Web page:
Could FOIA work on a Data Act model?

FOIA officers could save money and time by releasing certain types of frequently requested material in a machine readable format, like the disclosure of payment information under the Data Act.

Shutterstock image: binary tunnel of data.

On his first full day in office, President Barack Obama directed federal agencies that "the presumption of disclosure should be applied to all decisions" involving the Freedom of Information Act. Six years into the Obama presidency, the process of streamlining the administration of FOIA across federal agencies is being hammered out inside the National Archives, at the Office of Government Information Services.

A federal advisory committee made up of government FOIA officers and stakeholders -- including attorneys specializing in FOIA lawsuits and frequent document requestors -- is collaborating on new policy, although its recommendations will be nonbinding.

While the process is designed to be transparent, it can also be a little unwieldy.

"Ideally federal advisory committees would do the majority of their work in public, online, asynchronously. 4 meetings a year of 30 people, in person, with various subcommittees for 2 hours each is not how you deliver solutions," tweeted Clay Johnson, a former Presidential Innovation Fellow who sits on the FOIA Advisory Committee.

At the most recent quarterly meeting, Govini founder Eric Gillespie and David Reed, assistant CFO at the Federal Communications Commission, suggested that the recently enacted Data Accountability and Transparency Act could have lessons for FOIA implementation. Their subcommittee on proactive disclosure of information is developing policy recommendations on how agencies should go about preemptively posting sought-after government information online, and policy for maintaining FOIA libraries of frequently requested material.

Their working theory is FOIA requests often center around clusters of categories, and frequent and active requesters themselves fit into types -- journalists, government watchdog groups, plaintiffs attorneys, etc. FOIA officers could save money and time by releasing certain types of frequently requested material in a way that is ingestible and machine readable, like the disclosure of payment information under the Data Act. Additionally, the Data Act provides for inspectors general to conduct oversight of the quality of the information released. The application of this oversight to FOIA requests has the potential, to improve agency compliance.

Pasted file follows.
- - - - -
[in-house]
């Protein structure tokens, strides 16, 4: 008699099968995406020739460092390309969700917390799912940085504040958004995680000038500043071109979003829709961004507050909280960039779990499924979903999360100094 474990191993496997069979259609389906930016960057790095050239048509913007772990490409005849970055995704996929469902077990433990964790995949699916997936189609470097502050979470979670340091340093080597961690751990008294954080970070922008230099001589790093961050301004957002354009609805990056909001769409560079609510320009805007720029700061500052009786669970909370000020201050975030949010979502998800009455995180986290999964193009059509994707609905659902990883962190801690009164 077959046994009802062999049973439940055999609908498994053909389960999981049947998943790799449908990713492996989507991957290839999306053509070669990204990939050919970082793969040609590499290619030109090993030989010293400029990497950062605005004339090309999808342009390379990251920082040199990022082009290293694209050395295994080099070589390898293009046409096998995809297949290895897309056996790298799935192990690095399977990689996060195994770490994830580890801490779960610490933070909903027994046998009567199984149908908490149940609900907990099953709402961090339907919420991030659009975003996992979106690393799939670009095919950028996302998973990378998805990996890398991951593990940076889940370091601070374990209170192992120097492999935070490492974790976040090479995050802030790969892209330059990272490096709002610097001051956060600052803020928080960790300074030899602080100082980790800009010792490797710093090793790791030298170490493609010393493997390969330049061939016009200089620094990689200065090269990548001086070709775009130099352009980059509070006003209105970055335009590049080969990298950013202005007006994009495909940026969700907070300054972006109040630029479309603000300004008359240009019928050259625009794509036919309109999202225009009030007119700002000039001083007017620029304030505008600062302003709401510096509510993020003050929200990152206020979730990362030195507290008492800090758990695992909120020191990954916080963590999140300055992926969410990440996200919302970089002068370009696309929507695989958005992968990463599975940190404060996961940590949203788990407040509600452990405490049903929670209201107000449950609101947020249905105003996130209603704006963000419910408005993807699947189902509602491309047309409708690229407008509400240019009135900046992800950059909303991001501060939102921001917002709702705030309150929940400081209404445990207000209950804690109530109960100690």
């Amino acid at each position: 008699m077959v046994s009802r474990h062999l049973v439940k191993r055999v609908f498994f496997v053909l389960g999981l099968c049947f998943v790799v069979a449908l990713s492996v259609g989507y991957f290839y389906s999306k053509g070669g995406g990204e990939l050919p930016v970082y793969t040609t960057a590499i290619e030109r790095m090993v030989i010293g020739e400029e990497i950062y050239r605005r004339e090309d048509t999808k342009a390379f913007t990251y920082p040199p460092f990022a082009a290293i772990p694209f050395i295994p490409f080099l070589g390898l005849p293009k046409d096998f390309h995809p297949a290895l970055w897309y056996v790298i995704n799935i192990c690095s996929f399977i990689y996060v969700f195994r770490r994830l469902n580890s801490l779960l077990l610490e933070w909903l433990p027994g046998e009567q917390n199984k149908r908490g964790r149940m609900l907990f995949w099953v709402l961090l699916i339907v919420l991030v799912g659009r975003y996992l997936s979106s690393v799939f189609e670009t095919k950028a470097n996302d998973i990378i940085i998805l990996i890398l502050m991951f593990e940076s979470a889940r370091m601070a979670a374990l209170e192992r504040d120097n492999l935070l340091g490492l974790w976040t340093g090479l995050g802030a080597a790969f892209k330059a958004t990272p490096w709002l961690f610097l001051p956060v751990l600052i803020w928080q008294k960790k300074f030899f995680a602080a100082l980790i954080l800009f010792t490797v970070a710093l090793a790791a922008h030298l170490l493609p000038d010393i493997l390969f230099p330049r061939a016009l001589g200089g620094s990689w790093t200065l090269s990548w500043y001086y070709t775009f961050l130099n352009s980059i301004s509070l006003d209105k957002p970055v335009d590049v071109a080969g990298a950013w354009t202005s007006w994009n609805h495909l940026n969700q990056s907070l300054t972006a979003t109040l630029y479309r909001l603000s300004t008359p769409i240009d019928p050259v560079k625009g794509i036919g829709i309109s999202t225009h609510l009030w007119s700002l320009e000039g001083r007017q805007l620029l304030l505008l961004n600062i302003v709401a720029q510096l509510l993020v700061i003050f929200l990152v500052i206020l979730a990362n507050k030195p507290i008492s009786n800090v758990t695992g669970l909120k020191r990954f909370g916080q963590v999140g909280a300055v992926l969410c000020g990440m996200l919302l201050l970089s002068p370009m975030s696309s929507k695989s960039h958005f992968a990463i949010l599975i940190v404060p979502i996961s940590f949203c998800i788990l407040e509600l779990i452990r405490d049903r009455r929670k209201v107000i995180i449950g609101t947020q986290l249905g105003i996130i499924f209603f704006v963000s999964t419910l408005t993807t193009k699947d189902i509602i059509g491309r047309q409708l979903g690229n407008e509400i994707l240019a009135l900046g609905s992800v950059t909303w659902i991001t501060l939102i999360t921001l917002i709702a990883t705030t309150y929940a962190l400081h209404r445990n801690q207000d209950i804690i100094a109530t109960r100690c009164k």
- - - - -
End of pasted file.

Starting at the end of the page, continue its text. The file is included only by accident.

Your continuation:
"If the records can be clustered into primary categories for each agency, proactively disclosing that type of record has high potential for cost savings and benefits," they wrote in a presentation.

Gillespie, whose firm Govini is an information platform based on federal and state contracting data, noted that there "are great business cases we can point to in the private sector of companies using [government information] as raw material."

While there is no repository of federal data to prove out the theory, requests made under New York State's Freedom of Information Law show that 55 percent of requests made of the state's Department of Environmental Conservation are after a handful of reports. Gillespie and Reed are hoping that their colleagues on the advisory committee can supply federal agency FOIA request logs for analysis, to see if there are common threads in information requests and among the community of requestors that can be used to develop policies for proactive disclosure.

Congress is taking a different tack in FOIA reform.

The FOIA Oversight and Implementation Act of 2014, which the House passed in February, would consolidate FOIA requests on a single website, establish a Chief FOIA Officer Council (on the CIO Council model) to develop compliance recommendations, and require that material requested three or more times under FOIA be posted for public consumption online.